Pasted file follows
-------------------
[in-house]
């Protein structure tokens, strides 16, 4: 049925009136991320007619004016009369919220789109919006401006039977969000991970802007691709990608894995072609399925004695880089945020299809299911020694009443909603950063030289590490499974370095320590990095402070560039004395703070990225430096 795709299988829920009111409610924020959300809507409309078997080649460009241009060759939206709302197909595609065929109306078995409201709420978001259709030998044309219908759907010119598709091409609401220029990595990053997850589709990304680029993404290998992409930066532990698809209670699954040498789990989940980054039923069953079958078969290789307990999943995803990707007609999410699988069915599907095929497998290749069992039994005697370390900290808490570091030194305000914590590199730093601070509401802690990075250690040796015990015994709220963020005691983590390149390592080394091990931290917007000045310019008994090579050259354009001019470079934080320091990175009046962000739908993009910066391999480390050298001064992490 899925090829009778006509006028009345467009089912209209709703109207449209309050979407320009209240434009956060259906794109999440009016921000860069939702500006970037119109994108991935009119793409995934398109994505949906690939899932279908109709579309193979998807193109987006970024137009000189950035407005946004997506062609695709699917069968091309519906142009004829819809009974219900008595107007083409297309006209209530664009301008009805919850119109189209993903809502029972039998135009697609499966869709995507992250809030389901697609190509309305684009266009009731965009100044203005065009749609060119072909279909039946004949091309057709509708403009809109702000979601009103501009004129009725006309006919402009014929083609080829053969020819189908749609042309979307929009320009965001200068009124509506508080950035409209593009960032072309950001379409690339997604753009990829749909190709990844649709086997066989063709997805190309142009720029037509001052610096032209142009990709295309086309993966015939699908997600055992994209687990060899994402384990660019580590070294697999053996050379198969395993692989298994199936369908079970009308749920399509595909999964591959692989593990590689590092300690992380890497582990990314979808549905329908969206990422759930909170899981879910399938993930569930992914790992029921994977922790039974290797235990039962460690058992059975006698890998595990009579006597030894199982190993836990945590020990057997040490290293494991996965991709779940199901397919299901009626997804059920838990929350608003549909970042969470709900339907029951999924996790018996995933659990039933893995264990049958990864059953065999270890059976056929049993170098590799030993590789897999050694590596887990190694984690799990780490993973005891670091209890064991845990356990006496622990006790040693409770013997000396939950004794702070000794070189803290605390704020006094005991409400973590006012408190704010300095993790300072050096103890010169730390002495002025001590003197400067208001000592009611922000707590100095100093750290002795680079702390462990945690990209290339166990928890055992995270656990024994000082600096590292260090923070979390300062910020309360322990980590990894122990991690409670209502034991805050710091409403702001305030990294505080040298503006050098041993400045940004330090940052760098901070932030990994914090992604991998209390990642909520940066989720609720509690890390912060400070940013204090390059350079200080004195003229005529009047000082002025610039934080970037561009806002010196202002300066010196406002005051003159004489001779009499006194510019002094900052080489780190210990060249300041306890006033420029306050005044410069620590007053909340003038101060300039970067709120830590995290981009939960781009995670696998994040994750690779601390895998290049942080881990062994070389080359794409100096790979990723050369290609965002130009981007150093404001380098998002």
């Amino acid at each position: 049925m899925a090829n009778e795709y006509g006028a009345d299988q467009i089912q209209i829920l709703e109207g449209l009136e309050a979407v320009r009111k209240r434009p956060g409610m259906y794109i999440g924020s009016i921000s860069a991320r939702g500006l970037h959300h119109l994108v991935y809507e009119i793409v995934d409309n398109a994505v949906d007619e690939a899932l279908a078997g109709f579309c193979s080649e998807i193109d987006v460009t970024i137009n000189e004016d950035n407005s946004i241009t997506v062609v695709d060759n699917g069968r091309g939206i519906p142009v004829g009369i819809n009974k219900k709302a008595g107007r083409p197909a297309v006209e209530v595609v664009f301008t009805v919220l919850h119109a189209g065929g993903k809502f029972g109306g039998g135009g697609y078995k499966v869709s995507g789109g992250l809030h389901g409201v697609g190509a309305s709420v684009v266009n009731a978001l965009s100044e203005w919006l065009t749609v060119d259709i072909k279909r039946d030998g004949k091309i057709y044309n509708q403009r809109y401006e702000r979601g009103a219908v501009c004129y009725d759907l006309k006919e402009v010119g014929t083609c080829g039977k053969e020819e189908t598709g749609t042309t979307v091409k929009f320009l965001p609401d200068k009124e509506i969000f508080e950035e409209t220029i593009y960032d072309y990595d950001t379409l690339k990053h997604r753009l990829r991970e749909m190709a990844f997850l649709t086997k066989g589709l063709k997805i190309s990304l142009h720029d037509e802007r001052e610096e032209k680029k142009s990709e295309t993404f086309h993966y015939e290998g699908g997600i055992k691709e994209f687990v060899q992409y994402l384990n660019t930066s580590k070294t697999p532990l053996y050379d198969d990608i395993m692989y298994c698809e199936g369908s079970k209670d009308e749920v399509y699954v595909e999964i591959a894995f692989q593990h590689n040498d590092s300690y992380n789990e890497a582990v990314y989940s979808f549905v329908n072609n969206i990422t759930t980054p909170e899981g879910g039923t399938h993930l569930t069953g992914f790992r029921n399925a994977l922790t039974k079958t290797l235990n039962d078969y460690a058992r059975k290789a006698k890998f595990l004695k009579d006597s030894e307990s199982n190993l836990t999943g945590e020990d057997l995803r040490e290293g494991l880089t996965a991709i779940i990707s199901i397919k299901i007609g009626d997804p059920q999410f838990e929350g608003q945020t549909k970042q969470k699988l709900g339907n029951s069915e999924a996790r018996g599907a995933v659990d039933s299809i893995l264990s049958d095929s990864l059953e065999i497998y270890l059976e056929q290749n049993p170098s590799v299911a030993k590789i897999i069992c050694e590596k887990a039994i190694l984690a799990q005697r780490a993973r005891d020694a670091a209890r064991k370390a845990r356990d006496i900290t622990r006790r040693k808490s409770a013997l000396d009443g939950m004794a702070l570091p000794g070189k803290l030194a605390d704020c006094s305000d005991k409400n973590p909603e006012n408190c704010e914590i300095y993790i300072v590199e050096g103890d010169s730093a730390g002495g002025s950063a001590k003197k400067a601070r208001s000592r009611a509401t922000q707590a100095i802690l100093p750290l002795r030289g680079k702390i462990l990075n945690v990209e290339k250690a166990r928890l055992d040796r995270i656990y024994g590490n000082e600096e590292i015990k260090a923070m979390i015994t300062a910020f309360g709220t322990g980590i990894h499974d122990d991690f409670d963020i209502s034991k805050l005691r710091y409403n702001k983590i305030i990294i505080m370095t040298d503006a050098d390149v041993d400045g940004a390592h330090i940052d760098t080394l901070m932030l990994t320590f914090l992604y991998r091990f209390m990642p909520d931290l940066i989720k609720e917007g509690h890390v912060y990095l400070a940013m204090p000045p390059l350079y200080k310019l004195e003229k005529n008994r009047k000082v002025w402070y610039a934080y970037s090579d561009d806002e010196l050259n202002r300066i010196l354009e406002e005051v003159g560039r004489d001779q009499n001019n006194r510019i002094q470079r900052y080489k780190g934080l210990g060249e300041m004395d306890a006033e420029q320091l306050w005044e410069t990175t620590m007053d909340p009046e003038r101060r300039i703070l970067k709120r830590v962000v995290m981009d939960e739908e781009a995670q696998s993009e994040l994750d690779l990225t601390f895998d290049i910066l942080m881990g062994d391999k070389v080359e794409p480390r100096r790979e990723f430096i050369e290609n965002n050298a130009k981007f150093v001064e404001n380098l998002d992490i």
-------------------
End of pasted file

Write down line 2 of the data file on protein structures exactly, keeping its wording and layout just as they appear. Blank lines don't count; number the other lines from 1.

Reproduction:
């Protein structure tokens, strides 16, 4: 049925009136991320007619004016009369919220789109919006401006039977969000991970802007691709990608894995072609399925004695880089945020299809299911020694009443909603950063030289590490499974370095320590990095402070560039004395703070990225430096 795709299988829920009111409610924020959300809507409309078997080649460009241009060759939206709302197909595609065929109306078995409201709420978001259709030998044309219908759907010119598709091409609401220029990595990053997850589709990304680029993404290998992409930066532990698809209670699954040498789990989940980054039923069953079958078969290789307990999943995803990707007609999410699988069915599907095929497998290749069992039994005697370390900290808490570091030194305000914590590199730093601070509401802690990075250690040796015990015994709220963020005691983590390149390592080394091990931290917007000045310019008994090579050259354009001019470079934080320091990175009046962000739908993009910066391999480390050298001064992490 899925090829009778006509006028009345467009089912209209709703109207449209309050979407320009209240434009956060259906794109999440009016921000860069939702500006970037119109994108991935009119793409995934398109994505949906690939899932279908109709579309193979998807193109987006970024137009000189950035407005946004997506062609695709699917069968091309519906142009004829819809009974219900008595107007083409297309006209209530664009301008009805919850119109189209993903809502029972039998135009697609499966869709995507992250809030389901697609190509309305684009266009009731965009100044203005065009749609060119072909279909039946004949091309057709509708403009809109702000979601009103501009004129009725006309006919402009014929083609080829053969020819189908749609042309979307929009320009965001200068009124509506508080950035409209593009960032072309950001379409690339997604753009990829749909190709990844649709086997066989063709997805190309142009720029037509001052610096032209142009990709295309086309993966015939699908997600055992994209687990060899994402384990660019580590070294697999053996050379198969395993692989298994199936369908079970009308749920399509595909999964591959692989593990590689590092300690992380890497582990990314979808549905329908969206990422759930909170899981879910399938993930569930992914790992029921994977922790039974290797235990039962460690058992059975006698890998595990009579006597030894199982190993836990945590020990057997040490290293494991996965991709779940199901397919299901009626997804059920838990929350608003549909970042969470709900339907029951999924996790018996995933659990039933893995264990049958990864059953065999270890059976056929049993170098590799030993590789897999050694590596887990190694984690799990780490993973005891670091209890064991845990356990006496622990006790040693409770013997000396939950004794702070000794070189803290605390704020006094005991409400973590006012408190704010300095993790300072050096103890010169730390002495002025001590003197400067208001000592009611922000707590100095100093750290002795680079702390462990945690990209290339166990928890055992995270656990024994000082600096590292260090923070979390300062910020309360322990980590990894122990991690409670209502034991805050710091409403702001305030990294505080040298503006050098041993400045940004330090940052760098901070932030990994914090992604991998209390990642909520940066989720609720509690890390912060400070940013204090390059350079200080004195003229005529009047000082002025610039934080970037561009806002010196202002300066010196406002005051003159004489001779009499006194510019002094900052080489780190210990060249300041306890006033420029306050005044410069620590007053909340003038101060300039970067709120830590995290981009939960781009995670696998994040994750690779601390895998290049942080881990062994070389080359794409100096790979990723050369290609965002130009981007150093404001380098998002």